Pharmaceutical compositions containing genistein can be prepared by procedures known in the art. For example, genistein can be formulated into tablets, capsules, powders, suspensions, solutions for parenteral and topical administration including intravenous, intramuscular, and subcutaneous administration, and into solutions for application onto patches for transdermal application with common and conventional carriers, binders, diluents, and excipients. In a preferred embodiment, a pharmaceutical formulation for use in the methods of the present invention includes a genistein which is at least 40% pure, preferably at least 85% pure. Inert pharmaceutically acceptable carriers useful to form pharmaceutical formulations include starch, mannitol, calcium sulfate, dicalcium phosphate, magnesium stearate, silicic derivatives, and/or sugars such as sucrose, lactose, and glucose. Binding agents include carboxymethyl cellulose and other cellulose derivatives, gelatin, natural and synthetic gums including alginates such as sodium alginate, polytheylene glycol, waxes and the like. Diluents useful in the invention include a suitable oil, saline, sugar solutions such as aqueous dextrose or aqueous glucose, and glycols such as polyethylene or polypropylene glycol. Other excipients include lubricants such as sodium oleate, sodium acetate, sodium stearate, sodium chloride, sodium benzoate, talc, magnesium stearate, and the like; disintegrating agents including agar, calcium carbonate, sodium bicarbonate, starch, xanthan gum, and the like; and adsorptive carriers such as bentonite and kaolin. Coloring and flavoring agents may also be added to the pharmaceutical formulations.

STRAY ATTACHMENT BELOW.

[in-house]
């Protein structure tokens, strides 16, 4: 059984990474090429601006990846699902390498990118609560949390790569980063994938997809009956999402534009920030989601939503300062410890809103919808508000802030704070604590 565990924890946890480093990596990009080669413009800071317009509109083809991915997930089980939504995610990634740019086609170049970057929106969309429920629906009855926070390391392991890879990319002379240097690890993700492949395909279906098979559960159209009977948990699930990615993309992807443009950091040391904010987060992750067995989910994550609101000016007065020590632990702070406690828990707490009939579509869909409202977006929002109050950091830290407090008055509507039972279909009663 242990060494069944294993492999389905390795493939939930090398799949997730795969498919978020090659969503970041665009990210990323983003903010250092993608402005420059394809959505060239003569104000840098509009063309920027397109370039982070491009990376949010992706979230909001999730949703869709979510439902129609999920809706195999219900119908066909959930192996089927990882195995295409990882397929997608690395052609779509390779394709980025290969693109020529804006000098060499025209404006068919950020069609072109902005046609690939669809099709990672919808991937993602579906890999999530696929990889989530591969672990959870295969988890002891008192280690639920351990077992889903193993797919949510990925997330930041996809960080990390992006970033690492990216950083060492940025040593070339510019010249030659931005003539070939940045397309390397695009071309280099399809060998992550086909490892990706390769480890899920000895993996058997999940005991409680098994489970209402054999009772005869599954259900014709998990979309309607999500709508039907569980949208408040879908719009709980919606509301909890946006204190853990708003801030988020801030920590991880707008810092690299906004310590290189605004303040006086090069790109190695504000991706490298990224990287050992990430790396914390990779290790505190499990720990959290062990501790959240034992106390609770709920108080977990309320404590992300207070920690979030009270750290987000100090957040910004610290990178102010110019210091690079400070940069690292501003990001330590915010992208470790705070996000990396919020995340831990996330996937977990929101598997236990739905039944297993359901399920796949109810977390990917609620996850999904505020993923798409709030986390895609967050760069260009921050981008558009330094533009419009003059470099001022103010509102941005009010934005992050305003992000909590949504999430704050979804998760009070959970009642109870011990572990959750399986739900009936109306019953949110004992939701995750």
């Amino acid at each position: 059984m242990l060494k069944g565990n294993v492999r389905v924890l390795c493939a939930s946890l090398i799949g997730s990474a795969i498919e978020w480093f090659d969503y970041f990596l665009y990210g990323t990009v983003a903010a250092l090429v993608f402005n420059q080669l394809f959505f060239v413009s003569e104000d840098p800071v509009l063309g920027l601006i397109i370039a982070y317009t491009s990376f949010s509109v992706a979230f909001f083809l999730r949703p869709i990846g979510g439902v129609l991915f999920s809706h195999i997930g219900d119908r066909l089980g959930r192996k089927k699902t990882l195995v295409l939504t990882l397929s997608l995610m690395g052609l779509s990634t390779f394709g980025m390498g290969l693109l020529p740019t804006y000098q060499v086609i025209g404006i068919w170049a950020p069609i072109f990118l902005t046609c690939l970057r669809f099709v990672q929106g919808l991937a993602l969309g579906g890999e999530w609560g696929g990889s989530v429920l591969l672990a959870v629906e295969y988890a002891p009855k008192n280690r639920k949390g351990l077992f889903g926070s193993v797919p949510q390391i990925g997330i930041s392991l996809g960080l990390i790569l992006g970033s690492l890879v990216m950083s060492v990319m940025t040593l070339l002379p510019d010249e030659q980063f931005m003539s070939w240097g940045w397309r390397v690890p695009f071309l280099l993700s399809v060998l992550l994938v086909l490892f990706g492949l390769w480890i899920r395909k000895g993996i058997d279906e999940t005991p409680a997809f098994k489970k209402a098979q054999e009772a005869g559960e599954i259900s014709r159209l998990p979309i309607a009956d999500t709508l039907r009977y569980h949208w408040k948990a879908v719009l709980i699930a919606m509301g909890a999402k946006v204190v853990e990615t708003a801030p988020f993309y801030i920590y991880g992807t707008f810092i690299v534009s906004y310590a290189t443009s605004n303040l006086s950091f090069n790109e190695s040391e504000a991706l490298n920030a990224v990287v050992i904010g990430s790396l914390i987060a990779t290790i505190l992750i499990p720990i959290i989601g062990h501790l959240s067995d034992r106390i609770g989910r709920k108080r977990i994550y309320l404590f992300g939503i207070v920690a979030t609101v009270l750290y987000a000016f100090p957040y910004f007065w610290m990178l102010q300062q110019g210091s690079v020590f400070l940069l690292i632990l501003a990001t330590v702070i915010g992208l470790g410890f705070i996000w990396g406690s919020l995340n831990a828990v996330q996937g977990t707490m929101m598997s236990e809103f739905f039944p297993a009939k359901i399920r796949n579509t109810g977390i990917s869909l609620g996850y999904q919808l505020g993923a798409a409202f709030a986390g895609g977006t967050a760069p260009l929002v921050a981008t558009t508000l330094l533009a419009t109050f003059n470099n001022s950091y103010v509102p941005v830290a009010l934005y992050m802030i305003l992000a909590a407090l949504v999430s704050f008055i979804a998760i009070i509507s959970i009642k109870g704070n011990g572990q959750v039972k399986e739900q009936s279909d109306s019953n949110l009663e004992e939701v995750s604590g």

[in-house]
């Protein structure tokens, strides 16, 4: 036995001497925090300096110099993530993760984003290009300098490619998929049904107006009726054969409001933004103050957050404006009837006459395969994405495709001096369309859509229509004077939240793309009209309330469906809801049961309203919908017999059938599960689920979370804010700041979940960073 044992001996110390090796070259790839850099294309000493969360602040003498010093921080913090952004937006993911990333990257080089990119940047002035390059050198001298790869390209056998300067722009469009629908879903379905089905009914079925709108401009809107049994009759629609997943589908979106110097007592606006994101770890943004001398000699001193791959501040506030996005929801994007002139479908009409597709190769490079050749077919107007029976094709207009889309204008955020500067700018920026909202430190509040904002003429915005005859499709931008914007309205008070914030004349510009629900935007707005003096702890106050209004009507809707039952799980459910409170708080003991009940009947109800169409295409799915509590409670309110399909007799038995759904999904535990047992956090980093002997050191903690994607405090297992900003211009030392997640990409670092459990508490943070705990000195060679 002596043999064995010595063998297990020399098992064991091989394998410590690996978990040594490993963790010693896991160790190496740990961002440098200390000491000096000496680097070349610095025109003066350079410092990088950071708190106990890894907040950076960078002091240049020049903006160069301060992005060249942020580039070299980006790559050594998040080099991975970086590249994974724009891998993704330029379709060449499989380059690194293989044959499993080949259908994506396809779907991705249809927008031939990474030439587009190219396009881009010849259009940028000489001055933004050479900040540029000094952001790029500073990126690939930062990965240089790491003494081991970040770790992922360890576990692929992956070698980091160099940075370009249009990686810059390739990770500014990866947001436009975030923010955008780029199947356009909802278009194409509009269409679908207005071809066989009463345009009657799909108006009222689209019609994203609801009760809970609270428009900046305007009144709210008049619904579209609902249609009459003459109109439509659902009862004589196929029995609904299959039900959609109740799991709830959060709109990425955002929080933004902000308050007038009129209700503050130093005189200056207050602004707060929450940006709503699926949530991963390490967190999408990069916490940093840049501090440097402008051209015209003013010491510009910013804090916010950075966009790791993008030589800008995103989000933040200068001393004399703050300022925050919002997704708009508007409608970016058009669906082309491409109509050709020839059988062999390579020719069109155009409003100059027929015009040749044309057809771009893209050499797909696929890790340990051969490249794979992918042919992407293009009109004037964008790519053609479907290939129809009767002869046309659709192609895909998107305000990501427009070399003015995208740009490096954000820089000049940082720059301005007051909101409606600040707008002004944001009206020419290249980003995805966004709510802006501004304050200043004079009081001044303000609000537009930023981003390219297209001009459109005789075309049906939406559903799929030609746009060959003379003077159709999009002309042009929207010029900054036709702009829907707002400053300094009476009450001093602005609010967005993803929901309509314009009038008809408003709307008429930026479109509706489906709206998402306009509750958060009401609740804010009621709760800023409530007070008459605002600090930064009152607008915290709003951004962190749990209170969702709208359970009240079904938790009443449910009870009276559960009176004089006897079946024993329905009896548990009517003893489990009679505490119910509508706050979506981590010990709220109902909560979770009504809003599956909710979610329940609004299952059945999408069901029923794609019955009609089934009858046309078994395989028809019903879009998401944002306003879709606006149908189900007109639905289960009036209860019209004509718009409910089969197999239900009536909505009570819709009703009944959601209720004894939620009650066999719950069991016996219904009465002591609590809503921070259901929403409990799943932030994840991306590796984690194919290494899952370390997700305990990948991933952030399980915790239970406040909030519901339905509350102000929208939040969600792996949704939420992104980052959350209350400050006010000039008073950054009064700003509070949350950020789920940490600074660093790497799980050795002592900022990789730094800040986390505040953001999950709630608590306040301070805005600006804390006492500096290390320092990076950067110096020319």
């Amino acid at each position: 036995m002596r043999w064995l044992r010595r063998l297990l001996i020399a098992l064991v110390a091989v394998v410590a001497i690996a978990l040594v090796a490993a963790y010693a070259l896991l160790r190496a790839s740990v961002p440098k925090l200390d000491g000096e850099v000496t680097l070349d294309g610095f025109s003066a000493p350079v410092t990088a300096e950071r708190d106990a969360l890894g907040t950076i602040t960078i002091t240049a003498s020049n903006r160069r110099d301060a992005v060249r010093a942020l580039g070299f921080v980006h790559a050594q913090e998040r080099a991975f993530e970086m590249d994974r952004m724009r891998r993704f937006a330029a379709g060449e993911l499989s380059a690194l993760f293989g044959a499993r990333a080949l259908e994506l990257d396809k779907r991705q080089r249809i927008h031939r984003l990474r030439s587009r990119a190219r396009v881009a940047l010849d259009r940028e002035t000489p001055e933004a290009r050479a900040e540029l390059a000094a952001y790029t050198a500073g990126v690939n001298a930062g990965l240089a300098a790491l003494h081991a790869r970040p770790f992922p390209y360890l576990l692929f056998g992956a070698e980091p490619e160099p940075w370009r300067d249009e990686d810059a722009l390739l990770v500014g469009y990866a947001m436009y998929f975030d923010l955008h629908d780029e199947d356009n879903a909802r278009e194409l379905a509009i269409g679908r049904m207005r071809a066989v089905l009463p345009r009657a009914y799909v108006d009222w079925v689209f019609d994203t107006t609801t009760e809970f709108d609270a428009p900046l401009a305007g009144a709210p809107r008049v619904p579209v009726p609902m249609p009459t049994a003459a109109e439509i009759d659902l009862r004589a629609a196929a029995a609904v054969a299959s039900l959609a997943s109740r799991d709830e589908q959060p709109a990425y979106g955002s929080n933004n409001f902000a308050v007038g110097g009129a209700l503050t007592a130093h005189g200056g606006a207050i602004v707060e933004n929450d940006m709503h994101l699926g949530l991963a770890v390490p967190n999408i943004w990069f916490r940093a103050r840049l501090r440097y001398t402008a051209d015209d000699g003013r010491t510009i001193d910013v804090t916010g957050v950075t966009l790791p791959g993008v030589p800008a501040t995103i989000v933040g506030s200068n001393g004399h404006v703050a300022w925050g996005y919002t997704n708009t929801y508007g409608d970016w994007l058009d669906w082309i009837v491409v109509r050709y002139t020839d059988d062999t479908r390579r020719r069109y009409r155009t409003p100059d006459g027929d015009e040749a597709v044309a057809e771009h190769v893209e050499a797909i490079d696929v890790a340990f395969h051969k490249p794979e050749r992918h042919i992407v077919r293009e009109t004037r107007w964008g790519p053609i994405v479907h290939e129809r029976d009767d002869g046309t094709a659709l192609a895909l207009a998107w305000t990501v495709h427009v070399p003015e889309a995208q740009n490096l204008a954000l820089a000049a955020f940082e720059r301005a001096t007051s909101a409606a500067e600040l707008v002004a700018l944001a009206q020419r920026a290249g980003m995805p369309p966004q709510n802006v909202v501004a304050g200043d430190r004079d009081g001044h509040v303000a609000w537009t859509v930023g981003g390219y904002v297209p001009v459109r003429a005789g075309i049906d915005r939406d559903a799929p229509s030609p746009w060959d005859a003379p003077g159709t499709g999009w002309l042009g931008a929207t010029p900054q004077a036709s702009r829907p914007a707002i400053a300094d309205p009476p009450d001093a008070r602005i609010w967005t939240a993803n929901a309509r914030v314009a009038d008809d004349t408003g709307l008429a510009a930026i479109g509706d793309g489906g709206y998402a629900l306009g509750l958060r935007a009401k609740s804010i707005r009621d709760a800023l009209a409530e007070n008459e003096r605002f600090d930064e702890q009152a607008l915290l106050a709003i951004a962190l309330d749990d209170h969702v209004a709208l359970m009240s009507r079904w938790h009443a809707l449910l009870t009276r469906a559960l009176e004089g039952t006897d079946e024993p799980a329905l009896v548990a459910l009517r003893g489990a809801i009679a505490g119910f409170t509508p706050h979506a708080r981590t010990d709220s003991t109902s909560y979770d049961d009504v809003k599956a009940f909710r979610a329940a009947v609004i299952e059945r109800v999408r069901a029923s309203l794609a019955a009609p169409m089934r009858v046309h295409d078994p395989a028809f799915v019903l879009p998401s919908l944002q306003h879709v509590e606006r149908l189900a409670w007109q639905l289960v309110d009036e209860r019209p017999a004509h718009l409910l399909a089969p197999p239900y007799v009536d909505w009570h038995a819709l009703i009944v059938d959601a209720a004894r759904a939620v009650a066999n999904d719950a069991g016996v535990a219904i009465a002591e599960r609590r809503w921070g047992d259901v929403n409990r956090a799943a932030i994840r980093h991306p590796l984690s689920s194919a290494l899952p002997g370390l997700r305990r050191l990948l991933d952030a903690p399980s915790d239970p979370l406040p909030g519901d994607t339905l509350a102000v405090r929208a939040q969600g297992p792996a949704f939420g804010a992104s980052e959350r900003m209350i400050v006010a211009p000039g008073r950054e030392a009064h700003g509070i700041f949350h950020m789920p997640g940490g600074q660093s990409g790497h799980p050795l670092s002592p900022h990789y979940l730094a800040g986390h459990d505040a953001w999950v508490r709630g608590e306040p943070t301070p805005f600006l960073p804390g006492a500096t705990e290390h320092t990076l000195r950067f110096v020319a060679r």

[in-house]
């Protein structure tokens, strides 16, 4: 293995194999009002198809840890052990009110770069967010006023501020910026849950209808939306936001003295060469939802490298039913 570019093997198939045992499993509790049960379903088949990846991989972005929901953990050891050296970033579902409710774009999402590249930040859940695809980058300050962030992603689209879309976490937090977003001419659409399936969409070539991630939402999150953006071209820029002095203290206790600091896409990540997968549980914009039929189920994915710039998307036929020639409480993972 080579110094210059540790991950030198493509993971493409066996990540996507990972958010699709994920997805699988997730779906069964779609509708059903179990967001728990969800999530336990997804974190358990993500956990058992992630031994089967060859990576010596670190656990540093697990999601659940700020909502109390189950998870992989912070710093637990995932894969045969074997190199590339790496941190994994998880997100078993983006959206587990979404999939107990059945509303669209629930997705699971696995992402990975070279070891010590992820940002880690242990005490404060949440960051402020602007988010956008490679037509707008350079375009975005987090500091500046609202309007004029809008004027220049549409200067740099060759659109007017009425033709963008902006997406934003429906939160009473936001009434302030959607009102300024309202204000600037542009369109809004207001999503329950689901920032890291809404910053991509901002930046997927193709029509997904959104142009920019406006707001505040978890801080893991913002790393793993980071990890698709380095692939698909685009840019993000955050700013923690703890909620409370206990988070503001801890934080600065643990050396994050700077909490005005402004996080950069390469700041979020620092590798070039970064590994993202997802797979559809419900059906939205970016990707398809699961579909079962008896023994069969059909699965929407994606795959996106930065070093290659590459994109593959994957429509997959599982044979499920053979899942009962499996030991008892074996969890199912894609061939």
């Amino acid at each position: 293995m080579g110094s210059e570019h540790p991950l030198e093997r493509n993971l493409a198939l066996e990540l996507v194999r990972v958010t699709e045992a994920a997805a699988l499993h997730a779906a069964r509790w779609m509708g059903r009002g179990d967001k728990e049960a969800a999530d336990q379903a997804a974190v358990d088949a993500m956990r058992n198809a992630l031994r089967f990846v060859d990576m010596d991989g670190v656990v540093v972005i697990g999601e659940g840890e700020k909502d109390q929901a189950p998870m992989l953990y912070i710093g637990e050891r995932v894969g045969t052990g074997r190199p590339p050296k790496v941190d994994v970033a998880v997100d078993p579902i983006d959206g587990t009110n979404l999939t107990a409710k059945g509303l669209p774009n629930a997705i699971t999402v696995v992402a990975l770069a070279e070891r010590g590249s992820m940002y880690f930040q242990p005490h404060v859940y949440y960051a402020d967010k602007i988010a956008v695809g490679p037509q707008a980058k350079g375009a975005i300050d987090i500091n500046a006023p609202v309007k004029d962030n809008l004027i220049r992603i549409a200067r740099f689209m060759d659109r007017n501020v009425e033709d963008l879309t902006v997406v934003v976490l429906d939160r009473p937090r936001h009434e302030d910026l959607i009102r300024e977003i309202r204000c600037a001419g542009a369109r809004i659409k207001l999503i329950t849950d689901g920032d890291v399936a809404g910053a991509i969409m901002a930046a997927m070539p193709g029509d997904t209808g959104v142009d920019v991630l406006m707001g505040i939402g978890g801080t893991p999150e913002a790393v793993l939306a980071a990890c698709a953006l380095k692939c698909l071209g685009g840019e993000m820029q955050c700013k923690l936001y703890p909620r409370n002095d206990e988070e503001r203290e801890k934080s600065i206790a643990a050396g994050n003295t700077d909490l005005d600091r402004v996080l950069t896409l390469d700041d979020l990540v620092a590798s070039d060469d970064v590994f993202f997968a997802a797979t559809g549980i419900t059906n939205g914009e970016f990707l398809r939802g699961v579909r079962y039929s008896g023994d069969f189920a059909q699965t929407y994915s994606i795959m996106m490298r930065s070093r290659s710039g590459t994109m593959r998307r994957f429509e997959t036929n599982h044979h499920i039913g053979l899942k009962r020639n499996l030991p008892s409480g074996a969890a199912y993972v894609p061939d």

Use of genistein in nutrient formulations, dietary compositions or functional foods is achieved in accordance with methods known in the art, described, e.g., in WO 2005/063223 or U.S. Pat. No. 6,001,368.
A dietary composition in accordance with the method of the present invention is a food or feed ingredient or a food or feed containing genistein and can be prepared by adding genistein to a food or a food ingredient in the process of preparing a food, independent of the source from which the genistein is derived. The foods and feeds to which genistein compounds may be added include almost all foods and feeds including beverages and drinking water. For example, the genistein can be added to foods including, but not limited to, meats such as ground meats, emulsified meats, marinated meats, dried meats and sausages; functional foods; beverages such as nutritional beverages, sports beverages, protein fortified beverages, lemonades, juices, mineral waters, dairy products, milk, milk alternatives, and weight loss or energizing beverages; cheeses such as hard and soft cheeses, cream cheese, and cottage cheese; frozen desserts such as ice cream, ice milk, low fat frozen desserts, and non-dairy frozen desserts; yogurts; soups; puddings; bakery products; cakes and cookies; salad dressings; dips and spreads such as mayonnaise and chip dips; and extruded snack products. The genistein is added to the food in an amount selected to deliver a desired dose of it to the consumer of the food. In a preferred embodiment, a genistein composition to be added to a food for use as a dietary composition in accordance with the methods of the present invention contains at least 40% genistein preferably at least 85% genistein.